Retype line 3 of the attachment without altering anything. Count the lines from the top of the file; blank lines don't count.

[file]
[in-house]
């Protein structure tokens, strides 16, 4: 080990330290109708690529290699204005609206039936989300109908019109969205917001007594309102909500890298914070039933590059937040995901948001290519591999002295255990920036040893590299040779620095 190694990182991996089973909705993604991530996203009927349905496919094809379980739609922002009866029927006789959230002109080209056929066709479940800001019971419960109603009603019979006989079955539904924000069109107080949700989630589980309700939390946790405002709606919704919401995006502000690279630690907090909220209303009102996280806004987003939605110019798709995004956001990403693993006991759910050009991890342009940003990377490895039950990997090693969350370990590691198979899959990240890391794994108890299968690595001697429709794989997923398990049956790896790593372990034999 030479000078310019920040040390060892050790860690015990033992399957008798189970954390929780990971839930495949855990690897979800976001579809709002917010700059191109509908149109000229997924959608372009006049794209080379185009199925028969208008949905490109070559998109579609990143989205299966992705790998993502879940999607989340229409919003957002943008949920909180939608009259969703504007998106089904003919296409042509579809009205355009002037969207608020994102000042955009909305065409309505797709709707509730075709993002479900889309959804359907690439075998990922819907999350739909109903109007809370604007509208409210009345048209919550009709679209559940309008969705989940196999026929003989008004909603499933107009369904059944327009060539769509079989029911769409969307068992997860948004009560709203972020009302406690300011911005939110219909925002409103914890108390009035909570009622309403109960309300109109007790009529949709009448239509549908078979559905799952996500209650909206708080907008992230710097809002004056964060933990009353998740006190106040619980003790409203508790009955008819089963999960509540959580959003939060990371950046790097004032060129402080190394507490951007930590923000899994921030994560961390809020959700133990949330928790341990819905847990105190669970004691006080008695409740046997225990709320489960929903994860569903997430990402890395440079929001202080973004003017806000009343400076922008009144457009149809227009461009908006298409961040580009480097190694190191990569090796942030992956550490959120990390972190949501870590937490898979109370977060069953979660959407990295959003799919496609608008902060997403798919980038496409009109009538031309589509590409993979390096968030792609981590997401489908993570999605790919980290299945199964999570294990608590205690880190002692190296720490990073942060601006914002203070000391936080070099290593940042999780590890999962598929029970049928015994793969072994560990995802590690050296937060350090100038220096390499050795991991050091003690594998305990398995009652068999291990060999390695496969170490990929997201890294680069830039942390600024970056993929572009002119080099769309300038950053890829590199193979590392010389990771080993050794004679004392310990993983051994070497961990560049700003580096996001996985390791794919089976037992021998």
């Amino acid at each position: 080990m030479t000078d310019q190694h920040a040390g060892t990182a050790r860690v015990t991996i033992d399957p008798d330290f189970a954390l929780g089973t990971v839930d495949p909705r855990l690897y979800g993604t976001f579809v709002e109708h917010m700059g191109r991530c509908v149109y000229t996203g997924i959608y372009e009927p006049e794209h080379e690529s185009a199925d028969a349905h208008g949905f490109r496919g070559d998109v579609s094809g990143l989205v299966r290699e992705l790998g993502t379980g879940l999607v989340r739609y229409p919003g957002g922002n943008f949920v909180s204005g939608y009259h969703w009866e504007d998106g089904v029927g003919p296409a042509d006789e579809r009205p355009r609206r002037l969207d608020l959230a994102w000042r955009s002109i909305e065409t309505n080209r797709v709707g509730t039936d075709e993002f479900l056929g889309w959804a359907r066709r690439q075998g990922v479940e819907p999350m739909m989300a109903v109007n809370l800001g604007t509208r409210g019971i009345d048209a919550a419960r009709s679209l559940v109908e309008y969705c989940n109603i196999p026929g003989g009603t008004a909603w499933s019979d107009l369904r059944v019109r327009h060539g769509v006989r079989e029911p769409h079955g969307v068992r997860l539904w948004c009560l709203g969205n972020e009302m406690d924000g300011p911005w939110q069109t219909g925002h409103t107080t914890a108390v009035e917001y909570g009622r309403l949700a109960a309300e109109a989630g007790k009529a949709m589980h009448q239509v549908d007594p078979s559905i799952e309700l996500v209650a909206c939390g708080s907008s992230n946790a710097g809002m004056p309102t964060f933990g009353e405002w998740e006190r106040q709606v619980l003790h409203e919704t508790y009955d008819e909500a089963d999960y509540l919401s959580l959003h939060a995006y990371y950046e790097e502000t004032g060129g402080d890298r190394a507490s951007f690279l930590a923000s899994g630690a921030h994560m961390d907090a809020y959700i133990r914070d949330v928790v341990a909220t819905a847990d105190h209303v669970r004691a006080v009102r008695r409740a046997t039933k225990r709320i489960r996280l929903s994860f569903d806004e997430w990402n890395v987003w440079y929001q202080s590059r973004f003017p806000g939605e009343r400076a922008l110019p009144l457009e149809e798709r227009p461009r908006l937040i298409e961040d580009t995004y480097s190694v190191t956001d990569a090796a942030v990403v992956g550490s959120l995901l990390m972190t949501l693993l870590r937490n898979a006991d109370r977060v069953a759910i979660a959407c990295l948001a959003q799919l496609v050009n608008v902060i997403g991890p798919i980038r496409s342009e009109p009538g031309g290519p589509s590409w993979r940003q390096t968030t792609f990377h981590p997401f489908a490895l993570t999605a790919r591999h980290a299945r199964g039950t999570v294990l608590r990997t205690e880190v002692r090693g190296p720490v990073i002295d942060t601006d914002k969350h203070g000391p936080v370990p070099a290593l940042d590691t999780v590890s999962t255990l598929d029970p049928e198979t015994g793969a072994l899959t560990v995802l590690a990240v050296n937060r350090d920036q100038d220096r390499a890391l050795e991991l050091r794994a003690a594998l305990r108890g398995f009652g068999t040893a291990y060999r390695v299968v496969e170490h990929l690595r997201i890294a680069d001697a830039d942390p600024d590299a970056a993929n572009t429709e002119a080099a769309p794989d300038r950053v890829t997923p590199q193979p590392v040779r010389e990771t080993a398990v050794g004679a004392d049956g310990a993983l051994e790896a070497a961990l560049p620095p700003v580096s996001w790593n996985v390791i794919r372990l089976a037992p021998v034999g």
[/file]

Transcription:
């Amino acid at each position: 080990m030479t000078d310019q190694h920040a040390g060892t990182a050790r860690v015990t991996i033992d399957p008798d330290f189970a954390l929780g089973t990971v839930d495949p909705r855990l690897y979800g993604t976001f579809v709002e109708h917010m700059g191109r991530c509908v149109y000229t996203g997924i959608y372009e009927p006049e794209h080379e690529s185009a199925d028969a349905h208008g949905f490109r496919g070559d998109v579609s094809g990143l989205v299966r290699e992705l790998g993502t379980g879940l999607v989340r739609y229409p919003g957002g922002n943008f949920v909180s204005g939608y009259h969703w009866e504007d998106g089904v029927g003919p296409a042509d006789e579809r009205p355009r609206r002037l969207d608020l959230a994102w000042r955009s002109i909305e065409t309505n080209r797709v709707g509730t039936d075709e993002f479900l056929g889309w959804a359907r066709r690439q075998g990922v479940e819907p999350m739909m989300a109903v109007n809370l800001g604007t509208r409210g019971i009345d048209a919550a419960r009709s679209l559940v109908e309008y969705c989940n109603i196999p026929g003989g009603t008004a909603w499933s019979d107009l369904r059944v019109r327009h060539g769509v006989r079989e029911p769409h079955g969307v068992r997860l539904w948004c009560l709203g969205n972020e009302m406690d924000g300011p911005w939110q069109t219909g925002h409103t107080t914890a108390v009035e917001y909570g009622r309403l949700a109960a309300e109109a989630g007790k009529a949709m589980h009448q239509v549908d007594p078979s559905i799952e309700l996500v209650a909206c939390g708080s907008s992230n946790a710097g809002m004056p309102t964060f933990g009353e405002w998740e006190r106040q709606v619980l003790h409203e919704t508790y009955d008819e909500a089963d999960y509540l919401s959580l959003h939060a995006y990371y950046e790097e502000t004032g060129g402080d890298r190394a507490s951007f690279l930590a923000s899994g630690a921030h994560m961390d907090a809020y959700i133990r914070d949330v928790v341990a909220t819905a847990d105190h209303v669970r004691a006080v009102r008695r409740a046997t039933k225990r709320i489960r996280l929903s994860f569903d806004e997430w990402n890395v987003w440079y929001q202080s590059r973004f003017p806000g939605e009343r400076a922008l110019p009144l457009e149809e798709r227009p461009r908006l937040i298409e961040d580009t995004y480097s190694v190191t956001d990569a090796a942030v990403v992956g550490s959120l995901l990390m972190t949501l693993l870590r937490n898979a006991d109370r977060v069953a759910i979660a959407c990295l948001a959003q799919l496609v050009n608008v902060i997403g991890p798919i980038r496409s342009e009109p009538g031309g290519p589509s590409w993979r940003q390096t968030t792609f990377h981590p997401f489908a490895l993570t999605a790919r591999h980290a299945r199964g039950t999570v294990l608590r990997t205690e880190v002692r090693g190296p720490v990073i002295d942060t601006d914002k969350h203070g000391p936080v370990p070099a290593l940042d590691t999780v590890s999962t255990l598929d029970p049928e198979t015994g793969a072994l899959t560990v995802l590690a990240v050296n937060r350090d920036q100038d220096r390499a890391l050795e991991l050091r794994a003690a594998l305990r108890g398995f009652g068999t040893a291990y060999r390695v299968v496969e170490h990929l690595r997201i890294a680069d001697a830039d942390p600024d590299a970056a993929n572009t429709e002119a080099a769309p794989d300038r950053v890829t997923p590199q193979p590392v040779r010389e990771t080993a398990v050794g004679a004392d049956g310990a993983l051994e790896a070497a961990l560049p620095p700003v580096s996001w790593n996985v390791i794919r372990l089976a037992p021998v034999g």